Extra Punctuation video game length metric bad marketing PR stunt Techland Dying Light 2 500 hours 20 hours to complete how long is not meaningful

Stop Bragging About Your Game’s Length – Extra Punctuation

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This week on Extra Punctuation, Yahtzee discusses the problem with trying to use the metric of game length as a PR selling point, as seen recently with Techland saying Dying Light 2 contains 500 (or 20) hours to complete.

Extra Punctuation Transcript

January being its usual void of significant gaming events because all the publishers are too full of Christmas turkey to want to commit to releasing any big titles until mid-quarter one, the upcoming Dying Light 2 was able to grab a few headlines by boasting that it will take 500 hours to complete it. And the response was immediate. My first response was to conclude that Dying Light 2 is trying to kill me, specifically. No reviewer can play 500 hours of game in the week we have before we all move onto the next temporary headline occupant. But they damn well know that. Clearly this is yet another blatant attempt by the big money industry to undermine legitimate criticism. Either we die of malnutrition trying to beat it or get an earful of apologists moaning that we didn’t give it its fair shake and REAL gamers know that it gets really good around hour one hundred and twelve.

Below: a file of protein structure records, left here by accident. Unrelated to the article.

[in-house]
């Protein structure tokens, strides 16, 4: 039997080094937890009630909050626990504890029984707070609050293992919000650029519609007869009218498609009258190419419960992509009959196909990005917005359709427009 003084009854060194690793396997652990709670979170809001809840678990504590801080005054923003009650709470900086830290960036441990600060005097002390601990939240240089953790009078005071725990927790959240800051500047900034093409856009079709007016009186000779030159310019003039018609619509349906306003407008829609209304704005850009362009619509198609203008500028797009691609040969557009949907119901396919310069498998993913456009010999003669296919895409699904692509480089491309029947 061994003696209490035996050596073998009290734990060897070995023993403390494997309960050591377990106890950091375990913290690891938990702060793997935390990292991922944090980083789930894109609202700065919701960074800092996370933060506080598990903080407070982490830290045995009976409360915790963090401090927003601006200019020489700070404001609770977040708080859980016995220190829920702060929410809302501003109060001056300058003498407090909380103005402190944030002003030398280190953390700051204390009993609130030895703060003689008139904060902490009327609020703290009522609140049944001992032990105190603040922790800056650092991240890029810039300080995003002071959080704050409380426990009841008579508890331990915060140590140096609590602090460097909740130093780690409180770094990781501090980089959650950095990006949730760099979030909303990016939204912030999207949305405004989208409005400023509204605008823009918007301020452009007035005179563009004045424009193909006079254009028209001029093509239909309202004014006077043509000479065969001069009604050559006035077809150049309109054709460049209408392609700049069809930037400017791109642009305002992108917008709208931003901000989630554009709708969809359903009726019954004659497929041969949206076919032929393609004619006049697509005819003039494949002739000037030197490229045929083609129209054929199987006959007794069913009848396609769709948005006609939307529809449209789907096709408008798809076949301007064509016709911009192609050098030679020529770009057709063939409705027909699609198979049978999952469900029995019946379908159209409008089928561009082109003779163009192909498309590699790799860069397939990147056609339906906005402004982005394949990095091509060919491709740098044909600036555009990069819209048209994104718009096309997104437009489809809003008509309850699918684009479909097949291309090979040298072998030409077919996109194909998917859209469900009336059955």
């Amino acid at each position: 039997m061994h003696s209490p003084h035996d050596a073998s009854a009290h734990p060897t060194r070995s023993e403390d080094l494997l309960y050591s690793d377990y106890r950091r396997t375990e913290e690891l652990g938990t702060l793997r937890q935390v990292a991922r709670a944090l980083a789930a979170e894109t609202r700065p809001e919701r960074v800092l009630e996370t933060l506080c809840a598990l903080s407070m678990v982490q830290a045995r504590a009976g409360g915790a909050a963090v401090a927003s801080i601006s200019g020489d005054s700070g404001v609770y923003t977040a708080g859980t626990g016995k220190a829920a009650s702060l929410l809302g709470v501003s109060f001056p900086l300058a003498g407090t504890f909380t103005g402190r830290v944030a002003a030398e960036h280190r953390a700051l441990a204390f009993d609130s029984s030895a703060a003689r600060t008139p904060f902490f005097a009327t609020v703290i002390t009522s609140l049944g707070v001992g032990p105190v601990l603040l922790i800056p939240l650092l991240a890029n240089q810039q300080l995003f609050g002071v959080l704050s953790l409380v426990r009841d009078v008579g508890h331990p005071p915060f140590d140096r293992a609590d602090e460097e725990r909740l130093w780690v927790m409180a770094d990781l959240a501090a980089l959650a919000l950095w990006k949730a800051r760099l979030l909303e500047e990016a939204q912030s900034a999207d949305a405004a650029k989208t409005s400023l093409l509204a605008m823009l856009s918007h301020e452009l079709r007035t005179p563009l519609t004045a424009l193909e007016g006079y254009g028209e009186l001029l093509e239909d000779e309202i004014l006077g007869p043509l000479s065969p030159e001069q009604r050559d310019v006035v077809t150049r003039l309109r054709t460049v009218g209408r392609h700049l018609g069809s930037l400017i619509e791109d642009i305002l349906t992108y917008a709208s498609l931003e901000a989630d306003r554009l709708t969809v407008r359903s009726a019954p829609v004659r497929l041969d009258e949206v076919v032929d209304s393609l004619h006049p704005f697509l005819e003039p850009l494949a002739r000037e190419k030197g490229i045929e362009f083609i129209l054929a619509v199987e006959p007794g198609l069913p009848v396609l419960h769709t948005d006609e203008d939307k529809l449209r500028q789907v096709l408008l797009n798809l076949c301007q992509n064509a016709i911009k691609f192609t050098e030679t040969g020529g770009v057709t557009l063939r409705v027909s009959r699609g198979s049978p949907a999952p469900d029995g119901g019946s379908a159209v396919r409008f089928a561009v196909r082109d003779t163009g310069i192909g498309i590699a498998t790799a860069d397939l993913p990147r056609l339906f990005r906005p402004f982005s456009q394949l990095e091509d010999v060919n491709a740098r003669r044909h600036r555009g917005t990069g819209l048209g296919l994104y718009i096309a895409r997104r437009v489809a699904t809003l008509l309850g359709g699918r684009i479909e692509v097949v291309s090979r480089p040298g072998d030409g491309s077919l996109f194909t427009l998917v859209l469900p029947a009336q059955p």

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Author
Image of Yahtzee Croshaw
Yahtzee Croshaw
Yahtzee is the Escapist’s longest standing talent, having been writing and producing its award winning flagship series, Zero Punctuation, since 2007. Before that he had a smattering of writing credits on various sites and print magazines, and has almost two decades of experience in game journalism as well as a lifelong interest in video games as an artistic medium, especially narrative-focused. He also has a foot in solo game development - he was a big figure in the indie adventure game scene in the early 2000s - and writes novels. He has six novels published at time of writing with a seventh on the way, all in the genres of comedic sci-fi and urban fantasy. He was born in the UK, emigrated to Australia in 2003, and emigrated again to California in 2016, where he lives with his wife and daughters. His hobbies include walking the dog and emigrating to places.